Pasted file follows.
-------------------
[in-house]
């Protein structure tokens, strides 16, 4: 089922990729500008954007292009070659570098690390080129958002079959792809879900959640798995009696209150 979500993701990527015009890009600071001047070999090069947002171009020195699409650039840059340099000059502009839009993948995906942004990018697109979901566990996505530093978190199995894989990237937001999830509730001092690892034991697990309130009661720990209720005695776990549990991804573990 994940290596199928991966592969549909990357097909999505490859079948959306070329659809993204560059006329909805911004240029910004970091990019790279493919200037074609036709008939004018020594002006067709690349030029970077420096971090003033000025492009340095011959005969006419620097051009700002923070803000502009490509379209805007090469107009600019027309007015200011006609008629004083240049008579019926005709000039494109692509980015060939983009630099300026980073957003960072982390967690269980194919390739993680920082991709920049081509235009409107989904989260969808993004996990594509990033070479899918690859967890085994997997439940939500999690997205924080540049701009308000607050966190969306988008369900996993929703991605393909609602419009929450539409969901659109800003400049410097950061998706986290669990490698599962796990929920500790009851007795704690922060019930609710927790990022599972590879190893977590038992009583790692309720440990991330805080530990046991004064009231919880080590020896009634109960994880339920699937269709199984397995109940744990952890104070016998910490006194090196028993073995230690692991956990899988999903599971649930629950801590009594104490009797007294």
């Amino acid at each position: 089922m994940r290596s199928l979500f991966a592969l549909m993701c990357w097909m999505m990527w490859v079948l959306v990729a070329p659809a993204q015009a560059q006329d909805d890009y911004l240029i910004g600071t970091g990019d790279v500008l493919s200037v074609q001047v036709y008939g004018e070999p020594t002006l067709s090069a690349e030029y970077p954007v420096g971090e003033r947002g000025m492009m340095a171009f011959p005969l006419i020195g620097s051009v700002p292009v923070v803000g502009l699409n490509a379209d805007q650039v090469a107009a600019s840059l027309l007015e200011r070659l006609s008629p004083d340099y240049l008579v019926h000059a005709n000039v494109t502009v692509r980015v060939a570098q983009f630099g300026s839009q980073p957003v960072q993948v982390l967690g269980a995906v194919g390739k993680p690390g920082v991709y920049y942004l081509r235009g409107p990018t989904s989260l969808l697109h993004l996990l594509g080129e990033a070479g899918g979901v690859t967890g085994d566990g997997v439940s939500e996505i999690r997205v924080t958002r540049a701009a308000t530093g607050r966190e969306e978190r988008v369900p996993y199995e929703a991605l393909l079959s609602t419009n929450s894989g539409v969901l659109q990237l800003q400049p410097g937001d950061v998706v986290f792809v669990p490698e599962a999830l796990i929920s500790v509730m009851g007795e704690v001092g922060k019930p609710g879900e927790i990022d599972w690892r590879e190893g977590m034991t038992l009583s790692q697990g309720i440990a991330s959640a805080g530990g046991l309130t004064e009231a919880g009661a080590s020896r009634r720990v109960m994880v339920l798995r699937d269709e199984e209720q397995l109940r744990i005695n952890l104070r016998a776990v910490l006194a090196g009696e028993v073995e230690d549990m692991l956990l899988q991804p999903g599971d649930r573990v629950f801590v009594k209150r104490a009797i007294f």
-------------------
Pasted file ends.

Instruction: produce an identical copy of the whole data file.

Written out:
[in-house]
């Protein structure tokens, strides 16, 4: 089922990729500008954007292009070659570098690390080129958002079959792809879900959640798995009696209150 979500993701990527015009890009600071001047070999090069947002171009020195699409650039840059340099000059502009839009993948995906942004990018697109979901566990996505530093978190199995894989990237937001999830509730001092690892034991697990309130009661720990209720005695776990549990991804573990 994940290596199928991966592969549909990357097909999505490859079948959306070329659809993204560059006329909805911004240029910004970091990019790279493919200037074609036709008939004018020594002006067709690349030029970077420096971090003033000025492009340095011959005969006419620097051009700002923070803000502009490509379209805007090469107009600019027309007015200011006609008629004083240049008579019926005709000039494109692509980015060939983009630099300026980073957003960072982390967690269980194919390739993680920082991709920049081509235009409107989904989260969808993004996990594509990033070479899918690859967890085994997997439940939500999690997205924080540049701009308000607050966190969306988008369900996993929703991605393909609602419009929450539409969901659109800003400049410097950061998706986290669990490698599962796990929920500790009851007795704690922060019930609710927790990022599972590879190893977590038992009583790692309720440990991330805080530990046991004064009231919880080590020896009634109960994880339920699937269709199984397995109940744990952890104070016998910490006194090196028993073995230690692991956990899988999903599971649930629950801590009594104490009797007294």
């Amino acid at each position: 089922m994940r290596s199928l979500f991966a592969l549909m993701c990357w097909m999505m990527w490859v079948l959306v990729a070329p659809a993204q015009a560059q006329d909805d890009y911004l240029i910004g600071t970091g990019d790279v500008l493919s200037v074609q001047v036709y008939g004018e070999p020594t002006l067709s090069a690349e030029y970077p954007v420096g971090e003033r947002g000025m492009m340095a171009f011959p005969l006419i020195g620097s051009v700002p292009v923070v803000g502009l699409n490509a379209d805007q650039v090469a107009a600019s840059l027309l007015e200011r070659l006609s008629p004083d340099y240049l008579v019926h000059a005709n000039v494109t502009v692509r980015v060939a570098q983009f630099g300026s839009q980073p957003v960072q993948v982390l967690g269980a995906v194919g390739k993680p690390g920082v991709y920049y942004l081509r235009g409107p990018t989904s989260l969808l697109h993004l996990l594509g080129e990033a070479g899918g979901v690859t967890g085994d566990g997997v439940s939500e996505i999690r997205v924080t958002r540049a701009a308000t530093g607050r966190e969306e978190r988008v369900p996993y199995e929703a991605l393909l079959s609602t419009n929450s894989g539409v969901l659109q990237l800003q400049p410097g937001d950061v998706v986290f792809v669990p490698e599962a999830l796990i929920s500790v509730m009851g007795e704690v001092g922060k019930p609710g879900e927790i990022d599972w690892r590879e190893g977590m034991t038992l009583s790692q697990g309720i440990a991330s959640a805080g530990g046991l309130t004064e009231a919880g009661a080590s020896r009634r720990v109960m994880v339920l798995r699937d269709e199984e209720q397995l109940r744990i005695n952890l104070r016998a776990v910490l006194a090196g009696e028993v073995e230690d549990m692991l956990l899988q991804p999903g599971d649930r573990v629950f801590v009594k209150r104490a009797i007294f």